Download 2015 Catalogue
Participating artists: Anne Maree Barry| Rhona Byrne| Mark Clare| Carol Anne Connolly| Colin Crotty| Culturstruction| Christo| Jason Deans| Michelle Deignan| Caroline Doolin| Angela Fulcher| Tue Greenfort| Martin Healy| Louise Hervé & Chloé Maillet| Allan Hughes| Brian King| Barbara Knezevic| Clare Langan| Nevan Lahart| Richard Long| Ruth Lyons| Maggie Madden| Maria McKinney| Dennis McNulty & Ros Kavanagh| Ailbhe Ni Bhriain| Seamus Nolan| Seoidin O’Sullivan| Owen Quinlan| Oswaldo Ruiz| The Canary Project| Anaïs Tondeur| Michael John Whelan
Hy-Brasil film Screening
George Bolster| Adam Chodzko| Shezad Dawood| Robert J. Flaherty| Otolith Group| Werner Herzog| Tadhg O’Sullivan| Laura Smith
Curated by Mary Cremin
TULCA Festival of Visual Arts 2015 curated by Dublin based writer, art historian and independent curator Mary Cremin. Mary has titled this year’s festival Seachange, it looks at our changing environment and will run in various locations around Galway from November 14th – November 29th.
Speaking about the festival curator Mary Cremin said, “The future of the global environment may very well be the most pressing political priority of our time. This exhibition seeks to illuminate issues of climate change and our place in the changing landscape while, at the same time, examining the language associated with climatologists’ future projections–language often evocative of science fiction rather than science fact. Through a combination of the real and the imaginary the exhibiting artists create a collective call for a sea change, literally, in our current climate policies.”
The starting point of the exhibition Seachange, at its conceptual core it focuses on the legendary island Hy-Brasil: an island, noted on maps as early as 1325, which the Genoese cartographer Dalorto placed off the west coast of Ireland. Mythologised through oral history and written accounts, Hy-Brasil was said to be inhabited by a highly advanced society, although it could only be glimpsed through the fog every seven years. It was only omitted from sailing charts in 1865 when its location could not be verified.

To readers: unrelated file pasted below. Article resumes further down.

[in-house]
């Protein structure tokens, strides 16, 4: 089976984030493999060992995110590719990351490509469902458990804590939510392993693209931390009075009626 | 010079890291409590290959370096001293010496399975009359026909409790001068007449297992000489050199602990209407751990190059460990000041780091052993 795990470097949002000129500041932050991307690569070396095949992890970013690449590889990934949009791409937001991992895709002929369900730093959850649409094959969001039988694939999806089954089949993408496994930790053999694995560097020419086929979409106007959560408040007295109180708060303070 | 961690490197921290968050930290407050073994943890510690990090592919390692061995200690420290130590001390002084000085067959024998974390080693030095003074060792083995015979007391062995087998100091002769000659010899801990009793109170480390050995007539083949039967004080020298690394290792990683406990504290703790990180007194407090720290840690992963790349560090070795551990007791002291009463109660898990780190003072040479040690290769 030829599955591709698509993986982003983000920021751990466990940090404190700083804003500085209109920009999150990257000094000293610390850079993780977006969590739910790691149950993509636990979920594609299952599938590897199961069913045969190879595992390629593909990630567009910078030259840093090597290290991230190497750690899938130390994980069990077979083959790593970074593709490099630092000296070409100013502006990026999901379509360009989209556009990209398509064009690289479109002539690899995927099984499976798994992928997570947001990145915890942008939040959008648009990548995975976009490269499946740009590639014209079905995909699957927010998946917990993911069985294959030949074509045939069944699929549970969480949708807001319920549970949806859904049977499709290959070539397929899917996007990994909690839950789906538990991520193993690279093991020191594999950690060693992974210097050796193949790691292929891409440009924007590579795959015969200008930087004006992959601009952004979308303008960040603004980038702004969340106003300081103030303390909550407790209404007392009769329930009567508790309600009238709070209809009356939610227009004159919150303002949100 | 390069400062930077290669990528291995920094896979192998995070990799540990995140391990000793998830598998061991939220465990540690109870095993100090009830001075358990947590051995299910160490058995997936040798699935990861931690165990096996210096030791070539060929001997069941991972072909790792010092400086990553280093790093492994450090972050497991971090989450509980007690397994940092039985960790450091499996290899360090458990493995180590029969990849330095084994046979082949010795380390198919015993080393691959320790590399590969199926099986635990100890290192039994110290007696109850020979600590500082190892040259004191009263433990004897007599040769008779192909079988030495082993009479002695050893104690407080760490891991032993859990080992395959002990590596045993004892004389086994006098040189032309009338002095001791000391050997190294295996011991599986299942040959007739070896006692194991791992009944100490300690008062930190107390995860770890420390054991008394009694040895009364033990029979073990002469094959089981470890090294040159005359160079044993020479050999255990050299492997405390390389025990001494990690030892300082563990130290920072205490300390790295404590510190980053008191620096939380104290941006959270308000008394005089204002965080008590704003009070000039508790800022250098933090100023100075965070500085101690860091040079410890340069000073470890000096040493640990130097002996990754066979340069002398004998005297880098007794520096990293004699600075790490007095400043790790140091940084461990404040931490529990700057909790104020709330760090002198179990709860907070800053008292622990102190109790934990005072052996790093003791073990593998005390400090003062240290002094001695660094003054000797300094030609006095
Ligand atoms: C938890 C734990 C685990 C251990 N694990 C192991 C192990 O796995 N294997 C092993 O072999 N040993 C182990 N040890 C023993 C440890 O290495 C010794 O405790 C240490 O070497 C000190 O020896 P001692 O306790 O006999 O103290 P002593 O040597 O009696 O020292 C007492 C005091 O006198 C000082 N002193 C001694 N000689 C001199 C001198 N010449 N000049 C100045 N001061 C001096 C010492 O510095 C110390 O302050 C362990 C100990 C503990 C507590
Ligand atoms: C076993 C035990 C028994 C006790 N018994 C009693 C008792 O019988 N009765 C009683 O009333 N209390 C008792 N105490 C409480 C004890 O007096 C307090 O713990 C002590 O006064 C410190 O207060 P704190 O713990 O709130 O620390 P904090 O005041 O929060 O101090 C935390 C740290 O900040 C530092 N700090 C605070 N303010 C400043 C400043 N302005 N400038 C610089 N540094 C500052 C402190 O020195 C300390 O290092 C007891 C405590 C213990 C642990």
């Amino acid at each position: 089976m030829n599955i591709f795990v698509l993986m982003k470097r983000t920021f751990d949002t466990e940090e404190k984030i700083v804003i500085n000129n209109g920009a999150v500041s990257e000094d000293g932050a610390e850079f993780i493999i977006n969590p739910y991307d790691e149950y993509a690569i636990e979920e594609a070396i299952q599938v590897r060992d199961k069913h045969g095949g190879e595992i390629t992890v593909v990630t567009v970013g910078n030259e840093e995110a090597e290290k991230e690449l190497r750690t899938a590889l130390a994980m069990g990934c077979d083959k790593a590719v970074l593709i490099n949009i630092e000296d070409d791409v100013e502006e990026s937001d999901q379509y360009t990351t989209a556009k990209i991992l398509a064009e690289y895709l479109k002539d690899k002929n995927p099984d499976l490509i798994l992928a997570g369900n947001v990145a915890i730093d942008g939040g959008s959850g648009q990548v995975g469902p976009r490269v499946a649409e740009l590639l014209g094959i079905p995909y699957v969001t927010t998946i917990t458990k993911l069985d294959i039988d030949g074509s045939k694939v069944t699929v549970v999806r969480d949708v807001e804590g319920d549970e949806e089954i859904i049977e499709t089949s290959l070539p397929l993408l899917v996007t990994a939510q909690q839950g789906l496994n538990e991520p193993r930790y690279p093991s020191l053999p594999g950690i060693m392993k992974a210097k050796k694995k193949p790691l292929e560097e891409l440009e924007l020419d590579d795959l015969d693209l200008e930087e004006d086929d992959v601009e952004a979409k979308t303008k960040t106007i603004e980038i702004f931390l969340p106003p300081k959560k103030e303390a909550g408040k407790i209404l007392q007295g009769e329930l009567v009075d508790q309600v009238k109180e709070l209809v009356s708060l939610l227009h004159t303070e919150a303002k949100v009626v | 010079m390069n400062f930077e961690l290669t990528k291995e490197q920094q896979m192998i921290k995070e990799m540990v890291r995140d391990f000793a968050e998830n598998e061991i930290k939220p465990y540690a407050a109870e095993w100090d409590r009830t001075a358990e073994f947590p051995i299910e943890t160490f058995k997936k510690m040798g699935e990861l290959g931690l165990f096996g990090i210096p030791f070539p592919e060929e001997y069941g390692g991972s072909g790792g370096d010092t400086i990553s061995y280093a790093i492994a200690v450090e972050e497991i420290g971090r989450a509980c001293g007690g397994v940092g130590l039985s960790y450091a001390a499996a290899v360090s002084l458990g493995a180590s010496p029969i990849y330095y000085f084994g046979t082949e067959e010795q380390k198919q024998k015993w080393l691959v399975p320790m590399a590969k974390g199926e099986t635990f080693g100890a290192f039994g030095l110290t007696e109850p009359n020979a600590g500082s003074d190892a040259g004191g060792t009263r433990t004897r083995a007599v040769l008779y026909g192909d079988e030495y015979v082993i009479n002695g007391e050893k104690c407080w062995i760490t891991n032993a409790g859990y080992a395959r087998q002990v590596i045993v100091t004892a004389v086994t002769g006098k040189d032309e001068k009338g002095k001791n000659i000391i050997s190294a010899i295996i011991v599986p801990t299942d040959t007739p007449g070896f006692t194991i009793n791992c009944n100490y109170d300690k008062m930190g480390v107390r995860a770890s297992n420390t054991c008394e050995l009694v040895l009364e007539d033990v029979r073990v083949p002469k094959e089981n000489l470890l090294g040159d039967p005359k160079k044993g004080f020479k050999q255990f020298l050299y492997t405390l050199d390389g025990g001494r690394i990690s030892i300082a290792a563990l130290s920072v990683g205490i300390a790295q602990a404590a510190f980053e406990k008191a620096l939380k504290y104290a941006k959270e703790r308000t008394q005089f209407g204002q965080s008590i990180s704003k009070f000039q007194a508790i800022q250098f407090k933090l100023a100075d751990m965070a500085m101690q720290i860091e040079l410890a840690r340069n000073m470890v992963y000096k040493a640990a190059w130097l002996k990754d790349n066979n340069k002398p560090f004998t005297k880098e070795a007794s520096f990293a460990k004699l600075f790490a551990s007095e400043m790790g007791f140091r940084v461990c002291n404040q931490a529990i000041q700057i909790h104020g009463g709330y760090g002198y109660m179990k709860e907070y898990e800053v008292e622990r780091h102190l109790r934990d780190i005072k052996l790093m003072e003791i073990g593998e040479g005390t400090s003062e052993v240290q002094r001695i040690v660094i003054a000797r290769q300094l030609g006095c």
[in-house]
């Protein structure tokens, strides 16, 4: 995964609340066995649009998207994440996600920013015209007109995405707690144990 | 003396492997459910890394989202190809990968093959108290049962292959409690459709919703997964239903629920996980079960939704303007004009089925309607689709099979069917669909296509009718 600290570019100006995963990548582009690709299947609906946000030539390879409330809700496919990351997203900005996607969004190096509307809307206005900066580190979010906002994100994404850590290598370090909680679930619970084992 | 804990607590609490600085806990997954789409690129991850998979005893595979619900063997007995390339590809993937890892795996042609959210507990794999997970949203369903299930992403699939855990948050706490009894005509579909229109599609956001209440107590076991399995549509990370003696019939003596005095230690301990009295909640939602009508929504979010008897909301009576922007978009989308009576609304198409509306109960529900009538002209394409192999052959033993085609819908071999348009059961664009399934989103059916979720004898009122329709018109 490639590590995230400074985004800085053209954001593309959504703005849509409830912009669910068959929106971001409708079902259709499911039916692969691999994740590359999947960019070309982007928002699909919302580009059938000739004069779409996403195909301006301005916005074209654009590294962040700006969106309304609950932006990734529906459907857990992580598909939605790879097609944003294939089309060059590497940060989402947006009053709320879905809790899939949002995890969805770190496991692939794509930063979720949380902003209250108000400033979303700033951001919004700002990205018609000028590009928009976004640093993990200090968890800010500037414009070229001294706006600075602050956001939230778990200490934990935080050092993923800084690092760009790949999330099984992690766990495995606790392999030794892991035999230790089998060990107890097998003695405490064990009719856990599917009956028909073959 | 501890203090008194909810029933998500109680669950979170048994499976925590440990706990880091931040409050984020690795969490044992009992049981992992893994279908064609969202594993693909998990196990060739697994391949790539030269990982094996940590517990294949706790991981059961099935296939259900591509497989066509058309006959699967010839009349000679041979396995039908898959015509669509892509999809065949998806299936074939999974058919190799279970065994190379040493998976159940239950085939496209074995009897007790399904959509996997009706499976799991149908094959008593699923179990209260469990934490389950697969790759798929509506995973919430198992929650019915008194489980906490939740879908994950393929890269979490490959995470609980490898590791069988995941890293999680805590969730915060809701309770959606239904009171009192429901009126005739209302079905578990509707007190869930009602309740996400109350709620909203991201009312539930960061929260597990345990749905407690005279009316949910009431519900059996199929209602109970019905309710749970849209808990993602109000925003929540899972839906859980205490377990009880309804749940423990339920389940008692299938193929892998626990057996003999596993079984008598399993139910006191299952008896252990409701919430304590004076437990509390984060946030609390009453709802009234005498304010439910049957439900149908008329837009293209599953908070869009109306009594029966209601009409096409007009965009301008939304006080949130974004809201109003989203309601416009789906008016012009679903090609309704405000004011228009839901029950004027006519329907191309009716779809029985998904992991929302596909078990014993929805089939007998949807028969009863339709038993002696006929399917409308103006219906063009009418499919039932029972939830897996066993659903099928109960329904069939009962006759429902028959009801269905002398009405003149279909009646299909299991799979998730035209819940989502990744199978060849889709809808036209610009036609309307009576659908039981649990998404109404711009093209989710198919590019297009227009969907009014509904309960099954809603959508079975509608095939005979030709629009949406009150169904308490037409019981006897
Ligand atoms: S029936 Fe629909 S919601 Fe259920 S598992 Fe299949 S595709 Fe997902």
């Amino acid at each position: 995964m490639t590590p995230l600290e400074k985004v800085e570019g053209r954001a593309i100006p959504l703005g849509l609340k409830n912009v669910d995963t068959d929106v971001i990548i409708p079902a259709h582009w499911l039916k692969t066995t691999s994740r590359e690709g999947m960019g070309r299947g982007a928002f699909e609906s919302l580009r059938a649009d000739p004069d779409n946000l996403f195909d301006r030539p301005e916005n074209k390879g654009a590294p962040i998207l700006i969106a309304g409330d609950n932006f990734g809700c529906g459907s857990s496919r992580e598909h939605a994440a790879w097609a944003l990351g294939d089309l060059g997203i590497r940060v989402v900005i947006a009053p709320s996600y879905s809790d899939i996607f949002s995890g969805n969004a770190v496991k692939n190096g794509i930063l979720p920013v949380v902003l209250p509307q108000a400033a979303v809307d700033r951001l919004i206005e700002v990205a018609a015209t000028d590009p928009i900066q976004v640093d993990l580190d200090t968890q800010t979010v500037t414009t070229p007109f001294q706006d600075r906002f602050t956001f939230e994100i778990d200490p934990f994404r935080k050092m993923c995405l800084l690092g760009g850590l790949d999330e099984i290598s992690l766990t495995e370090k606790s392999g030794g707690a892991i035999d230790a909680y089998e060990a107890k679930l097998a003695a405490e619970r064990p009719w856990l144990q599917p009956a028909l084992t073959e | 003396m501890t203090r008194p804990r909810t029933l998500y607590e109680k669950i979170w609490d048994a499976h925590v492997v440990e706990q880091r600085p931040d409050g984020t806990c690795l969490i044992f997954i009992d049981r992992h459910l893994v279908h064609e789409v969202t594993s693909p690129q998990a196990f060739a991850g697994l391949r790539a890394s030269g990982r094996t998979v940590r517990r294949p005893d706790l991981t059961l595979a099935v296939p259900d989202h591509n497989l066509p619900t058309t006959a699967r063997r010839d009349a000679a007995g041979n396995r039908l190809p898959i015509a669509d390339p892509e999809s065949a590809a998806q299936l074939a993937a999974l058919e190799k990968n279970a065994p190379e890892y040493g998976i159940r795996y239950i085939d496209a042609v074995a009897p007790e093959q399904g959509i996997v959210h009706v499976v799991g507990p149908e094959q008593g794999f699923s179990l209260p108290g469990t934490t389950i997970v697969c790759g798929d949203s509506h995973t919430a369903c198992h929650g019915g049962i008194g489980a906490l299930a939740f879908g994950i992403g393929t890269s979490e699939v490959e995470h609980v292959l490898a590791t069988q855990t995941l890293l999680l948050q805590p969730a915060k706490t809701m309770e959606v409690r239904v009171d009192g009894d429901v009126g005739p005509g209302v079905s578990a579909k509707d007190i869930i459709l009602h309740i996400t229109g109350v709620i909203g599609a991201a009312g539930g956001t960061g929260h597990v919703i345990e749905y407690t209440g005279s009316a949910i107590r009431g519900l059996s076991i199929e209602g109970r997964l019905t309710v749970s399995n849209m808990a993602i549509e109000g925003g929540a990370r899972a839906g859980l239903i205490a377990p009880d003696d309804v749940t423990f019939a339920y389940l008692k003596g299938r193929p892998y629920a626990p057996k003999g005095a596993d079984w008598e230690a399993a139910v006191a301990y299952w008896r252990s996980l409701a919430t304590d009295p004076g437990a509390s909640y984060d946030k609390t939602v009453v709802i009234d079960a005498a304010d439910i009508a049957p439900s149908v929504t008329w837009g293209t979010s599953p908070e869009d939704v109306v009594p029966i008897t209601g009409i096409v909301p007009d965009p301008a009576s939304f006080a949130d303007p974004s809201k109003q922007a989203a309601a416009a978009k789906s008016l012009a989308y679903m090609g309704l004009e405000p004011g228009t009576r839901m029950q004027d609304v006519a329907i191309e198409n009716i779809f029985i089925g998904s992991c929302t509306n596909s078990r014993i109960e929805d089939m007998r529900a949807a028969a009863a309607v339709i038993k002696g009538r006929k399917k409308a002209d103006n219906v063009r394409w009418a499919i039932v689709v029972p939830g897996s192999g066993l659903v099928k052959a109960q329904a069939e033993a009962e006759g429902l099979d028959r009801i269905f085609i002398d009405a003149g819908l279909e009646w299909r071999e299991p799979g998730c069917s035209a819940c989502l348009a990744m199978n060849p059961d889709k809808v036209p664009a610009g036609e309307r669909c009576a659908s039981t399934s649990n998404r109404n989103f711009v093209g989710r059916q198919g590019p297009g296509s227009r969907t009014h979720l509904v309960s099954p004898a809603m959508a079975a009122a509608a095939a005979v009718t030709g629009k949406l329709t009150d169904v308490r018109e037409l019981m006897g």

There are different hypotheses on the existence of this island, and the debate continues as to whether it is fact or fiction–for instance, a raised bank off the Atlantic coast is thought to mark the site of the island which sank like the legendary Atlantis. The ways in which the myths associated with this island reflect the changing landscape of our environment form the central line of inquiry of this exhibition.
TULCA 2015 is about creating conversation and art creates a platform for conversations and to illustrate and encourage imaginative responses to both the history and future of the climate debate.
To coincide with the exhibition there will be a series of talks and discussions titled Hy-brasil Dialogues that will explore different fields of pertinent knowledge. Speakers include Jean-Marc Chomaz, Dr. Eugene Farrell, Lillis Ó Laoire, Alessandra Costanzo, Alexandra Lima Revez, Rosemarie Butler, Dominic Stevens.